MUST ESCAPE FROM PROLIFERATION IMAGE TO DEAL EFFECTIVELY WITH IRAQ AND INDIA
DAVID MUTIMER, Prof. Political Science York University, 2000; THE WEAPONS STATE: PROLIFERATION AND THE FRAMING OF SECURITY // VT2002 acs p. 159
The most likely sites of change emerge from the apparent disasters of 1998. The issues of both Iraq and India will need to be reconsidered as a result of the UNSCOM crises and the South Asian nuclear tests. The latter in particular raise the possibility of a fundamental rethinking of "proliferation" because of India's explicit contestation of its central features. The Indians have repeatedly decried the inequities of the "proliferation" image that permit some and not others to be armed and that restrict access to technologies that are crucial not only for arms but also for civilian economic processes. Their argument, which has been largely consistent throughout the nuclear era, has been that they would forgo any nuclear option as part of a general process of nuclear disarmament.
IT IS THE PROLIFERATION IMAGE WHICH HAS TRIGGERED EVENTS IN IRAQ, INDIA AND PAKISTAN
DAVID MUTIMER, Prof. Political Science York University, 2000; THE WEAPONS STATEPROLIFERATION AND THE FRAMING OF SECURITY // VT2002 acs p. 154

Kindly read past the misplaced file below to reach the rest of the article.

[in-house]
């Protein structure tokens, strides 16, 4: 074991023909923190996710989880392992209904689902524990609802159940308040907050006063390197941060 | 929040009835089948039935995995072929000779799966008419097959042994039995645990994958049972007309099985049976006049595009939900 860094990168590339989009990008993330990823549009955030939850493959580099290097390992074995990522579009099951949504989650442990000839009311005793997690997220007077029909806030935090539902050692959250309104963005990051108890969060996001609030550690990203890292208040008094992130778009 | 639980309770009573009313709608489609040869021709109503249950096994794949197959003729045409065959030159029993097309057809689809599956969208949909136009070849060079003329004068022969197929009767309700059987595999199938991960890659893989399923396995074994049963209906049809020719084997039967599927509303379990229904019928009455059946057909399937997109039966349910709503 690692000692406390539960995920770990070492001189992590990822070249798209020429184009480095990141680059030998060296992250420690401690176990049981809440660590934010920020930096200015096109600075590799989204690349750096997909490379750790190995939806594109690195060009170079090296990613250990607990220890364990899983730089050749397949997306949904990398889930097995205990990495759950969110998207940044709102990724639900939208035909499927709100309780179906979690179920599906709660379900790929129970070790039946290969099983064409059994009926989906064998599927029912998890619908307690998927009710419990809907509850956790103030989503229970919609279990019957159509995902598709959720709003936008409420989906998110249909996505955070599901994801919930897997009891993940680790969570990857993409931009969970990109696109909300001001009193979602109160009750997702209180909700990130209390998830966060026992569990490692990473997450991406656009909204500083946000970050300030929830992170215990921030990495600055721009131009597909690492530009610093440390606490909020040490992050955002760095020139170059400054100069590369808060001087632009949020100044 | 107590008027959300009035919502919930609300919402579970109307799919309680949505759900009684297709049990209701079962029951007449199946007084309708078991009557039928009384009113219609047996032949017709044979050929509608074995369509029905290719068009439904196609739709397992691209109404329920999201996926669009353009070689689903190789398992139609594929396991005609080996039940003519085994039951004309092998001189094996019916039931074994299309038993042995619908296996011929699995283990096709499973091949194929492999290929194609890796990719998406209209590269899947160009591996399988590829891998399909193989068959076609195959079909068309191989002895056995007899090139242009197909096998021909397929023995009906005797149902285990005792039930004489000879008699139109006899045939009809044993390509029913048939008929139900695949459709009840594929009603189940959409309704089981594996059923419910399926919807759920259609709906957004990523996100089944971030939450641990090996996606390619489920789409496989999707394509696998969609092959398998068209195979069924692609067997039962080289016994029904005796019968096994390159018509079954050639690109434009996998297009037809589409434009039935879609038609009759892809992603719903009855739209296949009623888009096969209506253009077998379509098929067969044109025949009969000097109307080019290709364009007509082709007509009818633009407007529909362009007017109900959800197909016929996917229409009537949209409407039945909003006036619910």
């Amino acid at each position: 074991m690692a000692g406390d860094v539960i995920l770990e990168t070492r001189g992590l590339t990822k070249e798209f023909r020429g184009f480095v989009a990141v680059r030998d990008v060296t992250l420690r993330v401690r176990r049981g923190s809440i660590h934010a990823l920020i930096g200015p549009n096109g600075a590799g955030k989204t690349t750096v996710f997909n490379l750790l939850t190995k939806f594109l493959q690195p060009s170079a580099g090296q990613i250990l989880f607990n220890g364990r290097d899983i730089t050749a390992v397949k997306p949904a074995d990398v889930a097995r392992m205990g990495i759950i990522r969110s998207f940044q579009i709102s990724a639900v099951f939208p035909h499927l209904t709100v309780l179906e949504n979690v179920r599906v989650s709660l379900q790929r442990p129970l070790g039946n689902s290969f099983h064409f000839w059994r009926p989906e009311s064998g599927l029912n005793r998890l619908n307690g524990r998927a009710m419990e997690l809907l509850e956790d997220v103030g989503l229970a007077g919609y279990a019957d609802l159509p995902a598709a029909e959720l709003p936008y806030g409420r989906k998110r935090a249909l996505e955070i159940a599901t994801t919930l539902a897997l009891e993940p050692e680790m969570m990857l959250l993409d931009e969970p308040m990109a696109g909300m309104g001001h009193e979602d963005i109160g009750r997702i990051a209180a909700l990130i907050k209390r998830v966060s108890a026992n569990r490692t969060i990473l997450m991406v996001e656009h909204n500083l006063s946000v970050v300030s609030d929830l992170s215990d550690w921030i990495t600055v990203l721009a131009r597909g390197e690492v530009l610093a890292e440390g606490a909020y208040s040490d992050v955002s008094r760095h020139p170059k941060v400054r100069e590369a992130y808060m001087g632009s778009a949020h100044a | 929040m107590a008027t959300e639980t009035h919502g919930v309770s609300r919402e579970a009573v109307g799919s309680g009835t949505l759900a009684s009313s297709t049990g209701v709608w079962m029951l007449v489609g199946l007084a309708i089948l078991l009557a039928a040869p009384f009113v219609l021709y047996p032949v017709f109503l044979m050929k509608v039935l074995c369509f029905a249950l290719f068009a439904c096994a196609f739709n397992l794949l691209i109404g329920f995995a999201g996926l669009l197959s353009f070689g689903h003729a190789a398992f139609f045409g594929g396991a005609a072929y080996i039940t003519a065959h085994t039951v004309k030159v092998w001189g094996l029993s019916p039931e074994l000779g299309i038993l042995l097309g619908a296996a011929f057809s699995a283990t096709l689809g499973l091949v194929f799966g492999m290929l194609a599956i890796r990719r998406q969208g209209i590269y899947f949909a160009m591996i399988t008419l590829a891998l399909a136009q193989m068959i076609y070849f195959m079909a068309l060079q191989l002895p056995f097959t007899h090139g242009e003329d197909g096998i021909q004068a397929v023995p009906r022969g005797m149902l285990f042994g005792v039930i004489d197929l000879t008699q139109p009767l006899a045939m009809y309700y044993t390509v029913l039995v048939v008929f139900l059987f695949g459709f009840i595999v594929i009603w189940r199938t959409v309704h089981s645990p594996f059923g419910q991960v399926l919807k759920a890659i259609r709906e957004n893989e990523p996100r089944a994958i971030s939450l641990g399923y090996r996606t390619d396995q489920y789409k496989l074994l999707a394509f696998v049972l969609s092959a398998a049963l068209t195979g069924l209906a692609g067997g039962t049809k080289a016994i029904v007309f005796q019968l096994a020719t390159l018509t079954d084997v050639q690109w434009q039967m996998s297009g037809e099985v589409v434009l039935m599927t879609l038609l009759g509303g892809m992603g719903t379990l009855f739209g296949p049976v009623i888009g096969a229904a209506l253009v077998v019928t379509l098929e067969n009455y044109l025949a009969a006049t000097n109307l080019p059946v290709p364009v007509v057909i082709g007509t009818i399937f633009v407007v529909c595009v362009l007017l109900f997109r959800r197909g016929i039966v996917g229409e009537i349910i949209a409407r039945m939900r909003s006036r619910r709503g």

The conclusions to be drawn from this brief examination of UNSCOM and the Indian tests are damning. Both the repeated crises in Iraq and the shocking nuclear tests in South Asia must be seen as products of the practices of proliferation control, practices the states of the Western world have developed in answer to the UN Security Council's 1992 pledge to take appropriate action to combat the evils of proliferation. It is difficult to see any way to claim that actions which produced the events in Iraq in 1998, as well as the first two instances of open nuclear proliferation since the NPT was signed, are at all appropriate.
WHEN THE CTBT WAS REFRAMED USING THE PROLIFERATION IMAGE, IT TRIGGERED INDIA AND PAKISTAN NUCLEAR TESTS
DAVID MUTIMER, Prof. Political Science York University, 2000; THE WEAPONS STATE: PROLIFERATION AND THE FRAMING OF SECURITY // VT2002 acs p. 153-154
The reframing of the CTBT in terms of "proliferation" enabled the 1996 text by altering the U.S. interest in the CTBT in such a way that the United States led the drive for its completion. At the same time, however, it created the conditions of possibility for the most serious breach of the nuclear nonproliferation regime-the Indian tests and the subsequent tests by Pakistan. The linkages that have emerged between India's accession to the CTBT and issues of disarmament, technological access, and international status provide evidence of the importance of this reframing. Each of these issues is central to the contestation of the "proliferation" image, and none had previously been raised by India with reference to the CTBT. Indeed, the CTBT had been pursued by India as an alternative to the NPT, which it criticized precisely in these terms. The conclusion seems obvious: once again the practices of proliferation control seem far from appropriate, producing outcomes that are perverse.